Fri, Sep 6, 11:51am by Staff Writer
Macau casino stocks are trading lower after a poor August according to its gross gaming revenue report, amid ongoing protests in nearby Hong Kong.
Casino.org reports the world’s richest gaming hub saw its casino win tumble 8.6 per cent last month to $3.01 billion, down from $3.28 billion in the same month in 2018.
Gaming industry analysts were forecasting a gross gaming revenue decline of between two and six per cent.
With two-thirds of the year complete, Macau casino win is down two per cent to $24.5 billion.
The August financial report came on Sunday, and as a result, associated casino stocks slumped on Monday, the first day of trading following the news.
Hong Kong-listed Sands China, Wynn Macau, SJM Holdings and MGM China all fell between 1.5 per cent and 2.7 per cent – underperforming the index, which was down only 0.4 per cent in the same frame.
Last Tuesday wasn’t any kinder to Macau’s casino companies, which are hoping to weather an economic slowdown and an end to the ongoing protests in nearby Hong Kong.
Sands China dropped another 3.5 per cent, Wynn Macau 1.1 per cent and SJM 2.9 per cent.
MGM China did better than all of these though, down just 0.17 per cent.
— CasinoOrg (@Casino_Org) September 3, 2019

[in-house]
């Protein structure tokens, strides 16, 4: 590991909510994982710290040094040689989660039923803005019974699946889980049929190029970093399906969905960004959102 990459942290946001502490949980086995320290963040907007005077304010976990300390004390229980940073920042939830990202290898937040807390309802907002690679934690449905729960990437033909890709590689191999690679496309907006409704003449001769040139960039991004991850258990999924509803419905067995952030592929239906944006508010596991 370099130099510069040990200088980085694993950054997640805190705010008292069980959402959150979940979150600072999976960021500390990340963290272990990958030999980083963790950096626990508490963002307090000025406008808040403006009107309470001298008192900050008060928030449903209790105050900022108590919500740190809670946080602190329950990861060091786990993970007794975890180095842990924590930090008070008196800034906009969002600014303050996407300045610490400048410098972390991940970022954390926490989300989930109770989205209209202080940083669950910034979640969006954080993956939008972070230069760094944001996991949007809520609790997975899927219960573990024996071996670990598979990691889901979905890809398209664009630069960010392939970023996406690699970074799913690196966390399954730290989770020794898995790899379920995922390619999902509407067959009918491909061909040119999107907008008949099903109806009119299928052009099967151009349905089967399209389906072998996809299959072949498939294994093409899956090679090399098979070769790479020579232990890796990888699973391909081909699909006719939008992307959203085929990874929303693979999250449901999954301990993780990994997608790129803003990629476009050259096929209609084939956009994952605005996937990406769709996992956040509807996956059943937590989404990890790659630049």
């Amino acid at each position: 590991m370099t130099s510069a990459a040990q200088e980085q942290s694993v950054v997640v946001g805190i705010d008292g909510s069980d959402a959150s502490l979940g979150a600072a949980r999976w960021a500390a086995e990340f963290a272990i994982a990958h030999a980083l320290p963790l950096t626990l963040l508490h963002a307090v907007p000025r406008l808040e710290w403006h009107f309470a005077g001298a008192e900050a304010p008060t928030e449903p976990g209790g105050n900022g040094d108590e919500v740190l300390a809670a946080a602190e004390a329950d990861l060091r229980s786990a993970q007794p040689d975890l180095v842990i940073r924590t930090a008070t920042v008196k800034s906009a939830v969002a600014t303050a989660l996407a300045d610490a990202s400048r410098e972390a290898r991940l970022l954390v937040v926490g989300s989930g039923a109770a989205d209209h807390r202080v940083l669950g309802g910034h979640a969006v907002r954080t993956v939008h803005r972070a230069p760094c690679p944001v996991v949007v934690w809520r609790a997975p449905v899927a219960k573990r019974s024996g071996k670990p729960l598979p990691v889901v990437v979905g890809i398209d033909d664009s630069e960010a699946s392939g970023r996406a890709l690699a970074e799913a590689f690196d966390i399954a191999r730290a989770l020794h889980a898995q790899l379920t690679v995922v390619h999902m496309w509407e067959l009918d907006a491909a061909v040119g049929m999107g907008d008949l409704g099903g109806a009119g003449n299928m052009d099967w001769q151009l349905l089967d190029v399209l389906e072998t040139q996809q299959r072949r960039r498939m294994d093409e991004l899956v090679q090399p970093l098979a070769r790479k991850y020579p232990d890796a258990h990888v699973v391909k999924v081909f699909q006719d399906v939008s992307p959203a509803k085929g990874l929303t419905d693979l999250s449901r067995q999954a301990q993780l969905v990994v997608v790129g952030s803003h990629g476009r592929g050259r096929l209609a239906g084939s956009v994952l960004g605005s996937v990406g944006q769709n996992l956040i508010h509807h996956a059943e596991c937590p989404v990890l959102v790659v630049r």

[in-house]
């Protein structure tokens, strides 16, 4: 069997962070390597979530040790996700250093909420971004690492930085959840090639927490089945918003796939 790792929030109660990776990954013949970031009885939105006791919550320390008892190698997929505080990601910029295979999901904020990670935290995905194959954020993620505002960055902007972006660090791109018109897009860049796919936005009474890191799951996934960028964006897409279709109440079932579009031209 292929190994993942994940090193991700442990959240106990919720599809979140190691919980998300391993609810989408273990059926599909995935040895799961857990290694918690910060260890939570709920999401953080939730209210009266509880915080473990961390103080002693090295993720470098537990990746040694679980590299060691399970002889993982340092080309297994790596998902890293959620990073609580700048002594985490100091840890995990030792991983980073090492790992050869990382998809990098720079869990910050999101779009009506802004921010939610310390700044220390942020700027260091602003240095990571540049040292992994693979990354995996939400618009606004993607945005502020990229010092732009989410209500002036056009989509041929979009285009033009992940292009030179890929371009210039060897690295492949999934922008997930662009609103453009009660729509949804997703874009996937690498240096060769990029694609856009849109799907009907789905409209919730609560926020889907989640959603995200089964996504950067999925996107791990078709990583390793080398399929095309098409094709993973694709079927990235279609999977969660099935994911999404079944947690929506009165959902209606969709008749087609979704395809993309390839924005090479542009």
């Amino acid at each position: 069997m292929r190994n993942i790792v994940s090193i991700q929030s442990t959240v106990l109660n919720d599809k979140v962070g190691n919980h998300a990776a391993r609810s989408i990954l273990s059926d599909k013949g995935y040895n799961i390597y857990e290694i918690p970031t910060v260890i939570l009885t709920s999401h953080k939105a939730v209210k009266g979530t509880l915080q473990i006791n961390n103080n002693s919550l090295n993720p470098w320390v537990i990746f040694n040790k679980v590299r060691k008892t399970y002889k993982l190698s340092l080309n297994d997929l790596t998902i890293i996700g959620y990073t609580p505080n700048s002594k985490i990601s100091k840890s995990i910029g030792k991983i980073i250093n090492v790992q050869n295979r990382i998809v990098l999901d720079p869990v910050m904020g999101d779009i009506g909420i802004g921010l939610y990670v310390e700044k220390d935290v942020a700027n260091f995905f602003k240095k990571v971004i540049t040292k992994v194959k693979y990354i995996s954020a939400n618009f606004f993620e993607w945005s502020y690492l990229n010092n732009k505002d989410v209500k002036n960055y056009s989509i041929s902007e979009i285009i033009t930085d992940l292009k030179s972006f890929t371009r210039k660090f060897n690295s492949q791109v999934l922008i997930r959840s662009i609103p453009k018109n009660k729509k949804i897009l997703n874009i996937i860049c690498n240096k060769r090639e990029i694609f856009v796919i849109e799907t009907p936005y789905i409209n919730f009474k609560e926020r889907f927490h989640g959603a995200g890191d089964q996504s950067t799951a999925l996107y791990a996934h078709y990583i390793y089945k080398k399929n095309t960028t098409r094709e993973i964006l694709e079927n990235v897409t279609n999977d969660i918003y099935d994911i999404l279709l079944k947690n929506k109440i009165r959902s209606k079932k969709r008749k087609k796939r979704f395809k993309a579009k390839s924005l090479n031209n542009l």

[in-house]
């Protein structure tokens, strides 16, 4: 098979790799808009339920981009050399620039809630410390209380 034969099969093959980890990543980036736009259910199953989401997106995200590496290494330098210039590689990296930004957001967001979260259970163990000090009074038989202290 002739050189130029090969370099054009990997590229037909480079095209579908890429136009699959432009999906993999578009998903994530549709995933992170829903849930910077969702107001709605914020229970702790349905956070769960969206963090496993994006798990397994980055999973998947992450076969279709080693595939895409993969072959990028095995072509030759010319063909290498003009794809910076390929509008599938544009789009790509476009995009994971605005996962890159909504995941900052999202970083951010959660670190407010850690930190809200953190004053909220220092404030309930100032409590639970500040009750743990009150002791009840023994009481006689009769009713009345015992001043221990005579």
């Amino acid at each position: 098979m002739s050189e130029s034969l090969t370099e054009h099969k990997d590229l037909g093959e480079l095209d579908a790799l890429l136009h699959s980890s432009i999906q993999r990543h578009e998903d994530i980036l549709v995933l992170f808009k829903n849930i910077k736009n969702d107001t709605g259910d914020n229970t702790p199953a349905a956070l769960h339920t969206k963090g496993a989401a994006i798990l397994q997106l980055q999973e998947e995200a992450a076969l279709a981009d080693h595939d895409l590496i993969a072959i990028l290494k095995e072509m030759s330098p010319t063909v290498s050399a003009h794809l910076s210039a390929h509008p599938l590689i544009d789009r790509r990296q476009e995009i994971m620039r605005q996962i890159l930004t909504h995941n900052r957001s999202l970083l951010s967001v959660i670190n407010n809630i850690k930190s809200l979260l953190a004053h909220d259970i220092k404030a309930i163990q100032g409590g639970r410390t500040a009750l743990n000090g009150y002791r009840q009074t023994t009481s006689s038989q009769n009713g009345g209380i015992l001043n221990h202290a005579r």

Hong Kong – now easily accessible to Macau via a 34-mile bridge spanning the Pearl River Delta – remains in a state of chaos.
Locals there are voicing their opposition against a stalled extradition bill that many view as the mainland China government gaining unreasonable power over the Special Administrative Region.
The unrest turned violent over the weekend and threatens to spread to Macau.
“Protests have become more violence and tense, heightening uncertainty over how all this will end,” BOCOM international analyst Philip Tse told Bloomberg.
“The impression among mainland Chinese that Hong Kong is not a pleasant place to travel, or even work or go to school, could be more lasting, and that will deal a substantial blow to the local economy.”
JP Morgan analyst DS Kim said to Reuters regarding the disappointing of the August gross gaming revenue report, “There is plenty to blame for the miss, such as social unrest in Hong Kong, tough year-on-year comparison, negative headlines around junkets and macro headwinds.”
President Donald Trump placed new 15 per cent tariffs on roughly $112 billion worth of Chinese imports, effective September 1.
China responded by threatening a lawsuit through the World Trade Organisation and additionally added its own new taxes on American imports.
While the odds once seemed long that China would use US casino operators licenced in Macau as bargaining tools, some believe the longer the trade war persists, the shorter those odds become.
Sands, MGM and Wynn are three of the six Macau casino permit holders.
All six concessions will expire in 2022.
“It would make a lot of sense to use the concessions as a retaliation if Trump goes ahead and escalates the trade war,” gaming industry consultant Ben Lee told Fortune.
“The outcome of the gaming concession re-tendering will be influenced and directed by Beijing, and the trade war will factor very highly in the process.”
In June, analysts at Sanford Bernstein opined, “We view the scenario where one or more of the US casino operators loses their gaming concession to be remote, unless the relationship sours significantly further into a Cold War environment.”
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